A new food truck has been posting up around the city, but it won’t satisfy lunchtime hunger. What GhostFood lacks in calories, however, it makes up for in experience. That’s right: It’s an art installation.
Miriam Simun and Miriam Songster’s “pre-nostalgic” project, which is making the rounds in Baltimore thanks to The Contemporary, is designed to explore foods that may disappear in the years to come. The three flavors on offer — cod, chocolate and peanut butter — are each threatened by climate change.
We know at least one of those potentially causes panic just upon reading, but GhostFood aims to bring other senses into the mix to demonstrate how these foods could be presented if they were no longer available in the environment.
The idea, Simun says, is to “provide a simulation of how you can continue to taste your favorite foods after they no longer exist on Earth.”
Cod happened to sound good, so here’s a sampling of how it works. At the white truck, we were provided with a 3D-printed plastic headset and an edible substance that was not cod. (It’s actually beer-battered vegetable protein and algae.) Then, we approached a server in a lab coat, who was one of a group of 18 Johns Hopkins students helping with the project as part of a museums practicum. She helped fit the contraption just under the nose, and instructed us to begin eating.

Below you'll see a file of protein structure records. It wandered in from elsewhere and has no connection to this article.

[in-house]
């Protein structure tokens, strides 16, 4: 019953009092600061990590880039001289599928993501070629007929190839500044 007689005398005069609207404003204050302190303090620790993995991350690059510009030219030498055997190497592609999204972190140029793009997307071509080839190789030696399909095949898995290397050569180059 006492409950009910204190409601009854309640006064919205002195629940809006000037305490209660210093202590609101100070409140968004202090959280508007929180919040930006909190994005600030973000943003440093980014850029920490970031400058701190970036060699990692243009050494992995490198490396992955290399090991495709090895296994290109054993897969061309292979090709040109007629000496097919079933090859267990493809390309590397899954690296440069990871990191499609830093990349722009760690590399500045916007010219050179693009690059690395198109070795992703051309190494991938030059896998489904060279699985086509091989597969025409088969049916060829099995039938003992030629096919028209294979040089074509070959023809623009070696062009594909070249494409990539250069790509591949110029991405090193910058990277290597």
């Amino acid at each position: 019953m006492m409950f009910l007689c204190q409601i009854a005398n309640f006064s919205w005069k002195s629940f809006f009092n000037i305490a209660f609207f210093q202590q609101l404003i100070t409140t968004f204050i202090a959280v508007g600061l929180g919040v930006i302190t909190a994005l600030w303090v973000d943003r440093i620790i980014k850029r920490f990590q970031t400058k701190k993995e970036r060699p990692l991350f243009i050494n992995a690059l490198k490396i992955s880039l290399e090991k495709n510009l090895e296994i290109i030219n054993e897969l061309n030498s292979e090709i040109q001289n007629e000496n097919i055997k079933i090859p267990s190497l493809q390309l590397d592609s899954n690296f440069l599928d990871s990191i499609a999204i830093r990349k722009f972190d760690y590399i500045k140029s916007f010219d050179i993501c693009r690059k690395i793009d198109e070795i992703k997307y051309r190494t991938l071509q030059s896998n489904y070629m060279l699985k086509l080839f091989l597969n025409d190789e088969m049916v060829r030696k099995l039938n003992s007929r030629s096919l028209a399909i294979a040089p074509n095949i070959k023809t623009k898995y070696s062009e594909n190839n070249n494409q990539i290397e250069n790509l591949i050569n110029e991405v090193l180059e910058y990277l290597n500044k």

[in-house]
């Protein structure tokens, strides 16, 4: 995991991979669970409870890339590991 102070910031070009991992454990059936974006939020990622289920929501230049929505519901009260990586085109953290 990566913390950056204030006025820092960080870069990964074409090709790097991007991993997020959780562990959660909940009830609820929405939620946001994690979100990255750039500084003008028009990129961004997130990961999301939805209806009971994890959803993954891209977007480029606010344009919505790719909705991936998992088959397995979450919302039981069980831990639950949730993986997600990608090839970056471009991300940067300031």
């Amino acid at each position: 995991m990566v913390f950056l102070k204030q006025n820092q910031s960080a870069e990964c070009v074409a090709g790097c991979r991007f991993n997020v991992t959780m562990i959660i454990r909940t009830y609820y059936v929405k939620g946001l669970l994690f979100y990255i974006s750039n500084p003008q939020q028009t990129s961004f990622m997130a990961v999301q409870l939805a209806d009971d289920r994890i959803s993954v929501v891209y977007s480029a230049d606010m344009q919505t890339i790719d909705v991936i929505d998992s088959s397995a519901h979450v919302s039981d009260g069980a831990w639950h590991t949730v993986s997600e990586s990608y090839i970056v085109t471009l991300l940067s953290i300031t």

While the substance had a somewhat fishy texture, the device provided a smell that filled in the rest of the blanks. While it would definitely be strange to eat with friends at a table with this glasses-like contraption sticking a small scent pod into our nose, the project effectively makes its point.
In the future, the cod could actually be missing. Climate change has altered salinity levels in oceans, leading cod eggs to sink rather than float — literally drowning the young before they hatch. Being crops, chocolate and peanut butter face issues with drought, soil types and, in the case of chocolate, disease.
Rather than leading us to mourn the loss of some favorite foods early, Simun said the project aims to look at how innovation might be used to address extinction, and how humans can “remain active agents in wherever this journey of progress has taken us.”
Already facing rising peanut prices, scientists have considered breeding a new kind of peanut to help the crop survive.
With its ability to preserve the taste of peanut butter as it currently exists, the GhostFood device naturally leads us to consider whether whatever Frankenpeanut is created in the future is really the one we enjoy today. That’s already in question, since big food makers already put hydrogenated oil and other chemicals into some peanut butter. If we were to preserve something for the scent packet, would the Jif of childhood or the all-natural stuff from the organic aisle be most accurate?
For at least a moment, GhostFood allows us to picture whether the food really exists without the key ingredient being there at all.
GhostFood appears in Baltimore one final time on Wednesday, Nov. 4, at Light Up Lexington.
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